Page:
Forget about traction control and other electronic doodads on today’s high-tech MotoGP race bikes. When 2-stroke engines ruled the roost in world championship competition 30-some years ago, GP racers relied on disciplined throttle hands and deft clutch hands to manage power output from their bikes; when the green flag dropped, wheelies were to be avoided at all costs.
However, wheelies were welcomed at the annual Laguna Seca AMA National, held mid-summer. Prior to the glory years of the USGP at Laguna Seca, the AMA National served as a summer break of sorts for American GP racers from their hectic European schedules.
Initially, factory riders Kenny Roberts (Yamaha) and Randy Mamola (Suzuki) headlined the Laguna Seca marquee, showing up on year-old GP bikes. They were eventually joined by Freddie Spencer (Honda) and Eddie Lawson (Kawasaki and later Yamaha). Despite riding year-old 500cc factory GP bikes, the castaway racers clearly out-classed the field of TZ750 dinosaurs that constituted a bulk of the AMA equipment used back then.
Roberts premiered the wheelie show in 1979 when he brought his year-old YZR500 to the Sears Point National, where he dominated the competition. The following year he showed up at Laguna Seca with another year-old YZR500, winning in style. As for the Laguna Seca wheelies, King Kenny said: “They [fans] want to see a wheelie, so I give it to ’em.” And a tradition was born.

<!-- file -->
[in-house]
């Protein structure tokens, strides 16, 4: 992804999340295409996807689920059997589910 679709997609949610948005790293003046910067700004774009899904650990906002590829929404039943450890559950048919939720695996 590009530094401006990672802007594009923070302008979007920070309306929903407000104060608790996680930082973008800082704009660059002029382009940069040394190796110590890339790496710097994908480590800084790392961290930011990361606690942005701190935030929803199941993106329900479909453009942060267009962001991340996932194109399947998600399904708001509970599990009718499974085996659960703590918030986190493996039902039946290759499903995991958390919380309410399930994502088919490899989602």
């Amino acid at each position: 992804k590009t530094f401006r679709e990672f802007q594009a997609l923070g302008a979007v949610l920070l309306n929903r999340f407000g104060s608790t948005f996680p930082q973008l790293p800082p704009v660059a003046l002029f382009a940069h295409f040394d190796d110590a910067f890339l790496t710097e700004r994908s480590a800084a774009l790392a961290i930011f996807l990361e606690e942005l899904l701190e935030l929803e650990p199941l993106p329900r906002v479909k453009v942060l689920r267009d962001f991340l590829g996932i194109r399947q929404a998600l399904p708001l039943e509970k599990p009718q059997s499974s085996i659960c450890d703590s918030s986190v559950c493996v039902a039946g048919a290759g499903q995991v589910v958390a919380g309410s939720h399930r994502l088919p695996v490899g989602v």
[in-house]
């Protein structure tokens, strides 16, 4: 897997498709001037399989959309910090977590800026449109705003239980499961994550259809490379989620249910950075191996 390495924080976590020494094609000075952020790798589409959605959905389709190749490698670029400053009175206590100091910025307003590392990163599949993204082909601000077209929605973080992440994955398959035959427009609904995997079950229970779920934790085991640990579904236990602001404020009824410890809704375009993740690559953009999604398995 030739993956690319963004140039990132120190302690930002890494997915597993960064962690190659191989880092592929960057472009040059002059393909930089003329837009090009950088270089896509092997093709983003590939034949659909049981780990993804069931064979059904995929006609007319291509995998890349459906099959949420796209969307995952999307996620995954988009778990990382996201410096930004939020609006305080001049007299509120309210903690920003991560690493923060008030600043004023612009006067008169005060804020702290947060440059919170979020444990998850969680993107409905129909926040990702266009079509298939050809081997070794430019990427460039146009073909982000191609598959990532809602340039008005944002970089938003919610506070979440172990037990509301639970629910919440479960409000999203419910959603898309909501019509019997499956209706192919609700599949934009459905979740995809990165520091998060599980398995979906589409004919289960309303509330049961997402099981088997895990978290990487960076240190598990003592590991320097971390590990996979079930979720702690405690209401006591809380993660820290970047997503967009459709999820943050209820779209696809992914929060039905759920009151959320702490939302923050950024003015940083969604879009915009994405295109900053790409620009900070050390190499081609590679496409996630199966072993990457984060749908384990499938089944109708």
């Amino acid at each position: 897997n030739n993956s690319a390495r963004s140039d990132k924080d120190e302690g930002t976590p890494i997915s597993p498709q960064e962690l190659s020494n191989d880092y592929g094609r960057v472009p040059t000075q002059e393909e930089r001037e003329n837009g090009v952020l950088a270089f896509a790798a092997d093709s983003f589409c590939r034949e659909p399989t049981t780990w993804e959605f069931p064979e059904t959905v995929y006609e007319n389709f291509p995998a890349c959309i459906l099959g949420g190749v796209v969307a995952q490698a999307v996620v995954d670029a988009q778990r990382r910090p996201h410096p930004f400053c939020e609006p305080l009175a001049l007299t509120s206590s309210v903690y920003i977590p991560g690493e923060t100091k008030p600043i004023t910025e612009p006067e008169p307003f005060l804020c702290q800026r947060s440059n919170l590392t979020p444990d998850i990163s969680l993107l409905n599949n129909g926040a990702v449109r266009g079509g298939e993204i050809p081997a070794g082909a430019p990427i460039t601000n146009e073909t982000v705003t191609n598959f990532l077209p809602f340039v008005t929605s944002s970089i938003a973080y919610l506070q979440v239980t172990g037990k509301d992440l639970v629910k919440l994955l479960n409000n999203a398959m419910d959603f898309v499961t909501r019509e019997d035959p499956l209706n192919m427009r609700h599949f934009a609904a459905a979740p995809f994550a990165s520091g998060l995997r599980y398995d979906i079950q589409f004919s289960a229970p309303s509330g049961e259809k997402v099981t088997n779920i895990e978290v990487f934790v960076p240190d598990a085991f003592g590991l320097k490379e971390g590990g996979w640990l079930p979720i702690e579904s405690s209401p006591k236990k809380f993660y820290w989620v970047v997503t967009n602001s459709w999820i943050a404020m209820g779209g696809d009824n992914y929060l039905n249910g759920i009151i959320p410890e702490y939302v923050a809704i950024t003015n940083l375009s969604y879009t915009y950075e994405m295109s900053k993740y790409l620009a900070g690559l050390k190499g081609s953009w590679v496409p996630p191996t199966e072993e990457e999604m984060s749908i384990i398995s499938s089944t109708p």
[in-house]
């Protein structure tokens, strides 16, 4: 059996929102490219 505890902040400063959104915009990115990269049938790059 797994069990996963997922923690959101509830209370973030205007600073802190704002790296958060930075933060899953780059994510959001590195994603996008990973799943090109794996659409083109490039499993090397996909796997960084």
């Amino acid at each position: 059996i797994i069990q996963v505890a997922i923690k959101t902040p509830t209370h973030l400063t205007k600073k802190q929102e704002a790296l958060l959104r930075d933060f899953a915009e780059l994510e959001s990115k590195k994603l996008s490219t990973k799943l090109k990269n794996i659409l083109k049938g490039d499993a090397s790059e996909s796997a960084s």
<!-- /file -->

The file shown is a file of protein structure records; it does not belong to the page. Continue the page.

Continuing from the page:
Mamola, armed with a year-old Gamma RG500, joined the show in 1981 and together he and Roberts (now riding his ’80 YZR) put on quite a show, swapping the lead while sharing the wheel-stand act in nearly synchronized harmony. By 1982 Roberts had convinced Yamaha to let him ride the new OW61 V4 at Laguna Seca. Although more competitive with Mamola’s square-four Suzuki, it proved a handful during wheelies. Remarked Roberts after the race, “The V4 is harder to wheelie because the power comes on suddenly, and the push/pull throttle is sensitive.”
The 1983 race proved interesting as Lawson and Roberts were now teammates, showing up with over-bore OW69 models originally developed for the Daytona 200 (which KR won and Lawson finished second). Armed with a potent bike, Lawson figured he’d be the rabbit in this match during the second of two heat races. Although Roberts and Mamola led the field during the early laps — in the process assuming their usual script of popping huge wheelies for the crowd — Lawson had other intentions. Exiting Turn 9 early in the second heat, with KR and Mamola busy balancing their bikes on their rear tires, Steady Eddie blew past them on the front straight.
“Lawson came by us… tucked in,” said a somewhat astonished Mamola later. Added KR, who finished second to the Suzuki rider, “I didn’t want to go that fast, but Eddie set the pace.” Eventually the chain adjuster on Lawson’s OW69 broke — a similar fate sidelined Roberts in the first heat — dropping both out of contention for the overall win. At that point, and with the two-heat advantage in Mamola’s favor, Roberts cooled the pace and the Roberts/Mamola Wheelie Show continued, business as usual.
Sadly, as the war clouds gathered for what was to be the USGP in 1988, the Laguna Seca Wheelie Show became but a footnote in American racing history. For a few fun-filled years, though, American road race fans were treated to some of the most spectacular wheelies ever.
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